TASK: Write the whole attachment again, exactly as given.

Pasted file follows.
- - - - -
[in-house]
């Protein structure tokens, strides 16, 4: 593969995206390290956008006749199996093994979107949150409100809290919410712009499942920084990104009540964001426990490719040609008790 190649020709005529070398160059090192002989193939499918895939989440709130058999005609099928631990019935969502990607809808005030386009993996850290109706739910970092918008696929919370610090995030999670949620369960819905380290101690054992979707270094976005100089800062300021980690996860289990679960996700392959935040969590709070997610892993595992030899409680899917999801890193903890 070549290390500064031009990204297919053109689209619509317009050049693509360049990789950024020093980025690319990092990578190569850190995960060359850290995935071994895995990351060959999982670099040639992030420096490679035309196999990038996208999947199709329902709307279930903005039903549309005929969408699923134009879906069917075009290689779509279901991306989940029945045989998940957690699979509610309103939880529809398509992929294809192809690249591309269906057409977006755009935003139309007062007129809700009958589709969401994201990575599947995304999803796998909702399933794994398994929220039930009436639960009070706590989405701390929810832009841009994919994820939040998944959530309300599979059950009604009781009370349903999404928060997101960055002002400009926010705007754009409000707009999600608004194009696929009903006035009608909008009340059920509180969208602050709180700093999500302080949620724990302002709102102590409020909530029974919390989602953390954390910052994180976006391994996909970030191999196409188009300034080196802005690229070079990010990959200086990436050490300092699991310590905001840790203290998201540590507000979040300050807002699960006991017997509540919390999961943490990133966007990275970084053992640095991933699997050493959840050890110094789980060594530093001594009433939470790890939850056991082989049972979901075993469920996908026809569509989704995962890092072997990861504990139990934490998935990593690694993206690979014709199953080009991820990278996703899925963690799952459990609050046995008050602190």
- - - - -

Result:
[in-house]
């Protein structure tokens, strides 16, 4: 593969995206390290956008006749199996093994979107949150409100809290919410712009499942920084990104009540964001426990490719040609008790 190649020709005529070398160059090192002989193939499918895939989440709130058999005609099928631990019935969502990607809808005030386009993996850290109706739910970092918008696929919370610090995030999670949620369960819905380290101690054992979707270094976005100089800062300021980690996860289990679960996700392959935040969590709070997610892993595992030899409680899917999801890193903890 070549290390500064031009990204297919053109689209619509317009050049693509360049990789950024020093980025690319990092990578190569850190995960060359850290995935071994895995990351060959999982670099040639992030420096490679035309196999990038996208999947199709329902709307279930903005039903549309005929969408699923134009879906069917075009290689779509279901991306989940029945045989998940957690699979509610309103939880529809398509992929294809192809690249591309269906057409977006755009935003139309007062007129809700009958589709969401994201990575599947995304999803796998909702399933794994398994929220039930009436639960009070706590989405701390929810832009841009994919994820939040998944959530309300599979059950009604009781009370349903999404928060997101960055002002400009926010705007754009409000707009999600608004194009696929009903006035009608909008009340059920509180969208602050709180700093999500302080949620724990302002709102102590409020909530029974919390989602953390954390910052994180976006391994996909970030191999196409188009300034080196802005690229070079990010990959200086990436050490300092699991310590905001840790203290998201540590507000979040300050807002699960006991017997509540919390999961943490990133966007990275970084053992640095991933699997050493959840050890110094789980060594530093001594009433939470790890939850056991082989049972979901075993469920996908026809569509989704995962890092072997990861504990139990934490998935990593690694993206690979014709199953080009991820990278996703899925963690799952459990609050046995008050602190």